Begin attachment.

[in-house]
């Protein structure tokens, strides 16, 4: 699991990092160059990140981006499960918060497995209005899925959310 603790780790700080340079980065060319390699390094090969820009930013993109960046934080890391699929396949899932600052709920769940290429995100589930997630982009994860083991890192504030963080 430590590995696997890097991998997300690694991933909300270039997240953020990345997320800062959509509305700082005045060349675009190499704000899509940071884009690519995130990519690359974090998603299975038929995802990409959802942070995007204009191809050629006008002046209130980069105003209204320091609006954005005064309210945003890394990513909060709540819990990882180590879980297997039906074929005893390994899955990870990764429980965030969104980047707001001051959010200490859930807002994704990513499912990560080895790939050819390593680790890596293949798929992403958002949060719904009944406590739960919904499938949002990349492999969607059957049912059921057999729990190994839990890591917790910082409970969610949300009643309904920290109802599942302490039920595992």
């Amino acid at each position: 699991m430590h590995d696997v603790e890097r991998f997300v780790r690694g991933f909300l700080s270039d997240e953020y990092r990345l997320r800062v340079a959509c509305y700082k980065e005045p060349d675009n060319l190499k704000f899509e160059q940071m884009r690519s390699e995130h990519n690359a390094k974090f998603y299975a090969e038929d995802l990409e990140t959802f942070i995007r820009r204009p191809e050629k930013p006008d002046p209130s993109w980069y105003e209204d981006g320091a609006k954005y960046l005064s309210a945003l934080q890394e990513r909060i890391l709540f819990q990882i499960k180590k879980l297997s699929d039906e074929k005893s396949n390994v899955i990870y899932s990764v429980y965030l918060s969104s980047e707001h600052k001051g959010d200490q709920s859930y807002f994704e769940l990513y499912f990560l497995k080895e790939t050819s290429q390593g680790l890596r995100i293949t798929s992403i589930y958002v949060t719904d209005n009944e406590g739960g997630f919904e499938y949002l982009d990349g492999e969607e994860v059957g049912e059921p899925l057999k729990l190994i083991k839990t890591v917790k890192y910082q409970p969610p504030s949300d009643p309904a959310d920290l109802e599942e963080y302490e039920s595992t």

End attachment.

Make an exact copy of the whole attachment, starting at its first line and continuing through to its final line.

[in-house]
């Protein structure tokens, strides 16, 4: 699991990092160059990140981006499960918060497995209005899925959310 603790780790700080340079980065060319390699390094090969820009930013993109960046934080890391699929396949899932600052709920769940290429995100589930997630982009994860083991890192504030963080 430590590995696997890097991998997300690694991933909300270039997240953020990345997320800062959509509305700082005045060349675009190499704000899509940071884009690519995130990519690359974090998603299975038929995802990409959802942070995007204009191809050629006008002046209130980069105003209204320091609006954005005064309210945003890394990513909060709540819990990882180590879980297997039906074929005893390994899955990870990764429980965030969104980047707001001051959010200490859930807002994704990513499912990560080895790939050819390593680790890596293949798929992403958002949060719904009944406590739960919904499938949002990349492999969607059957049912059921057999729990190994839990890591917790910082409970969610949300009643309904920290109802599942302490039920595992």
């Amino acid at each position: 699991m430590h590995d696997v603790e890097r991998f997300v780790r690694g991933f909300l700080s270039d997240e953020y990092r990345l997320r800062v340079a959509c509305y700082k980065e005045p060349d675009n060319l190499k704000f899509e160059q940071m884009r690519s390699e995130h990519n690359a390094k974090f998603y299975a090969e038929d995802l990409e990140t959802f942070i995007r820009r204009p191809e050629k930013p006008d002046p209130s993109w980069y105003e209204d981006g320091a609006k954005y960046l005064s309210a945003l934080q890394e990513r909060i890391l709540f819990q990882i499960k180590k879980l297997s699929d039906e074929k005893s396949n390994v899955i990870y899932s990764v429980y965030l918060s969104s980047e707001h600052k001051g959010d200490q709920s859930y807002f994704e769940l990513y499912f990560l497995k080895e790939t050819s290429q390593g680790l890596r995100i293949t798929s992403i589930y958002v949060t719904d209005n009944e406590g739960g997630f919904e499938y949002l982009d990349g492999e969607e994860v059957g049912e059921p899925l057999k729990l190994i083991k839990t890591v917790k890192y910082q409970p969610p504030s949300d009643p309904a959310d920290l109802e599942e963080y302490e039920s595992t």